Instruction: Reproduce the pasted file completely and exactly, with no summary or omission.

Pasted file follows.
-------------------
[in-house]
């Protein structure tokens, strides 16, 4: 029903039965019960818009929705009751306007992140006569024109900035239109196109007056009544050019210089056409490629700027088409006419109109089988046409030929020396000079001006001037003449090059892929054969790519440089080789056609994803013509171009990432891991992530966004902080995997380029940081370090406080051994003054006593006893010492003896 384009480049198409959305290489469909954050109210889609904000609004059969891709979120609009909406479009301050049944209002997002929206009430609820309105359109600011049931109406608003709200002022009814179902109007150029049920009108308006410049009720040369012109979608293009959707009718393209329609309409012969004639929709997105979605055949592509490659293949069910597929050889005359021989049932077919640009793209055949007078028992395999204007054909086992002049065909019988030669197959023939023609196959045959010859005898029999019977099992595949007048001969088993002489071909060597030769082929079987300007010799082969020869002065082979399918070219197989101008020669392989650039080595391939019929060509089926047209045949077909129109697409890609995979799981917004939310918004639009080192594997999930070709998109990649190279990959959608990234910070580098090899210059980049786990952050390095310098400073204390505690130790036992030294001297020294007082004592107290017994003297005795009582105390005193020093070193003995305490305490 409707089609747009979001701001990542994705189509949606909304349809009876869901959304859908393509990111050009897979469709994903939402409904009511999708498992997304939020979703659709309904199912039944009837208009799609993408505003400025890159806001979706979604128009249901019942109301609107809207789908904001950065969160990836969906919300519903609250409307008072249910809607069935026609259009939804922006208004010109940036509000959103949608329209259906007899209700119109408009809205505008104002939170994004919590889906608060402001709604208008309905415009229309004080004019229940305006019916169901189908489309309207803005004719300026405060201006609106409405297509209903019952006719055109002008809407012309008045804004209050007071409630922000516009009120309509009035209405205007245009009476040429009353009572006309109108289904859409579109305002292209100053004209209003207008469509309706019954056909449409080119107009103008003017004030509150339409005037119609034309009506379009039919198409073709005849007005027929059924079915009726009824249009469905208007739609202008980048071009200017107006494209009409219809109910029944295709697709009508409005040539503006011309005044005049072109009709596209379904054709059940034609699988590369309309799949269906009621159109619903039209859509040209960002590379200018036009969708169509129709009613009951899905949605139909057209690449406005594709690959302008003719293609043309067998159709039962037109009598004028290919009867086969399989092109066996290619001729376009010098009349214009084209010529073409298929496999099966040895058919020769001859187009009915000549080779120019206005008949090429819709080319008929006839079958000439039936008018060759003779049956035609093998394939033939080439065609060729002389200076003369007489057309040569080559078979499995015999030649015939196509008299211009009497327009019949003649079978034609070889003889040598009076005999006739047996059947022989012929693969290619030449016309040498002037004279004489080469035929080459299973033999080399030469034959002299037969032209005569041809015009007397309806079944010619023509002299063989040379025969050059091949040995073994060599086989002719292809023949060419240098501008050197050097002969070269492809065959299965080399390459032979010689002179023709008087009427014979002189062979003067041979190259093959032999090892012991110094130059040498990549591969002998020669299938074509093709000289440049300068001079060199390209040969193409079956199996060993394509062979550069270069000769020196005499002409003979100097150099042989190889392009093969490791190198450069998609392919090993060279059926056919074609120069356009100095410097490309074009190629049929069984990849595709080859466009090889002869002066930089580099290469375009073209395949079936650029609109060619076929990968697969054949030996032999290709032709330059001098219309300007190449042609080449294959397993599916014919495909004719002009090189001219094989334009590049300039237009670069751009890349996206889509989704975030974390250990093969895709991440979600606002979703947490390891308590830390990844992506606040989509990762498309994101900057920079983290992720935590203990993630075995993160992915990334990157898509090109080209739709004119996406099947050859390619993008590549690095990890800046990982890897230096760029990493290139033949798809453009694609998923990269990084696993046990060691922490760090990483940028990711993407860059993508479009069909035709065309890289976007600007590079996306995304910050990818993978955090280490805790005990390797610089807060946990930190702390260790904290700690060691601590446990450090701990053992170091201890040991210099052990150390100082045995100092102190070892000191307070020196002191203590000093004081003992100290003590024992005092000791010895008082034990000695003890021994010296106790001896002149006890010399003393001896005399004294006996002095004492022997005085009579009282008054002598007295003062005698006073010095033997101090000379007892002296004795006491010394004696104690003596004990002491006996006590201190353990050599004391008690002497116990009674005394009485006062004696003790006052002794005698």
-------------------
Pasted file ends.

[in-house]
């Protein structure tokens, strides 16, 4: 029903039965019960818009929705009751306007992140006569024109900035239109196109007056009544050019210089056409490629700027088409006419109109089988046409030929020396000079001006001037003449090059892929054969790519440089080789056609994803013509171009990432891991992530966004902080995997380029940081370090406080051994003054006593006893010492003896 384009480049198409959305290489469909954050109210889609904000609004059969891709979120609009909406479009301050049944209002997002929206009430609820309105359109600011049931109406608003709200002022009814179902109007150029049920009108308006410049009720040369012109979608293009959707009718393209329609309409012969004639929709997105979605055949592509490659293949069910597929050889005359021989049932077919640009793209055949007078028992395999204007054909086992002049065909019988030669197959023939023609196959045959010859005898029999019977099992595949007048001969088993002489071909060597030769082929079987300007010799082969020869002065082979399918070219197989101008020669392989650039080595391939019929060509089926047209045949077909129109697409890609995979799981917004939310918004639009080192594997999930070709998109990649190279990959959608990234910070580098090899210059980049786990952050390095310098400073204390505690130790036992030294001297020294007082004592107290017994003297005795009582105390005193020093070193003995305490305490 409707089609747009979001701001990542994705189509949606909304349809009876869901959304859908393509990111050009897979469709994903939402409904009511999708498992997304939020979703659709309904199912039944009837208009799609993408505003400025890159806001979706979604128009249901019942109301609107809207789908904001950065969160990836969906919300519903609250409307008072249910809607069935026609259009939804922006208004010109940036509000959103949608329209259906007899209700119109408009809205505008104002939170994004919590889906608060402001709604208008309905415009229309004080004019229940305006019916169901189908489309309207803005004719300026405060201006609106409405297509209903019952006719055109002008809407012309008045804004209050007071409630922000516009009120309509009035209405205007245009009476040429009353009572006309109108289904859409579109305002292209100053004209209003207008469509309706019954056909449409080119107009103008003017004030509150339409005037119609034309009506379009039919198409073709005849007005027929059924079915009726009824249009469905208007739609202008980048071009200017107006494209009409219809109910029944295709697709009508409005040539503006011309005044005049072109009709596209379904054709059940034609699988590369309309799949269906009621159109619903039209859509040209960002590379200018036009969708169509129709009613009951899905949605139909057209690449406005594709690959302008003719293609043309067998159709039962037109009598004028290919009867086969399989092109066996290619001729376009010098009349214009084209010529073409298929496999099966040895058919020769001859187009009915000549080779120019206005008949090429819709080319008929006839079958000439039936008018060759003779049956035609093998394939033939080439065609060729002389200076003369007489057309040569080559078979499995015999030649015939196509008299211009009497327009019949003649079978034609070889003889040598009076005999006739047996059947022989012929693969290619030449016309040498002037004279004489080469035929080459299973033999080399030469034959002299037969032209005569041809015009007397309806079944010619023509002299063989040379025969050059091949040995073994060599086989002719292809023949060419240098501008050197050097002969070269492809065959299965080399390459032979010689002179023709008087009427014979002189062979003067041979190259093959032999090892012991110094130059040498990549591969002998020669299938074509093709000289440049300068001079060199390209040969193409079956199996060993394509062979550069270069000769020196005499002409003979100097150099042989190889392009093969490791190198450069998609392919090993060279059926056919074609120069356009100095410097490309074009190629049929069984990849595709080859466009090889002869002066930089580099290469375009073209395949079936650029609109060619076929990968697969054949030996032999290709032709330059001098219309300007190449042609080449294959397993599916014919495909004719002009090189001219094989334009590049300039237009670069751009890349996206889509989704975030974390250990093969895709991440979600606002979703947490390891308590830390990844992506606040989509990762498309994101900057920079983290992720935590203990993630075995993160992915990334990157898509090109080209739709004119996406099947050859390619993008590549690095990890800046990982890897230096760029990493290139033949798809453009694609998923990269990084696993046990060691922490760090990483940028990711993407860059993508479009069909035709065309890289976007600007590079996306995304910050990818993978955090280490805790005990390797610089807060946990930190702390260790904290700690060691601590446990450090701990053992170091201890040991210099052990150390100082045995100092102190070892000191307070020196002191203590000093004081003992100290003590024992005092000791010895008082034990000695003890021994010296106790001896002149006890010399003393001896005399004294006996002095004492022997005085009579009282008054002598007295003062005698006073010095033997101090000379007892002296004795006491010394004696104690003596004990002491006996006590201190353990050599004391008690002497116990009674005394009485006062004696003790006052002794005698």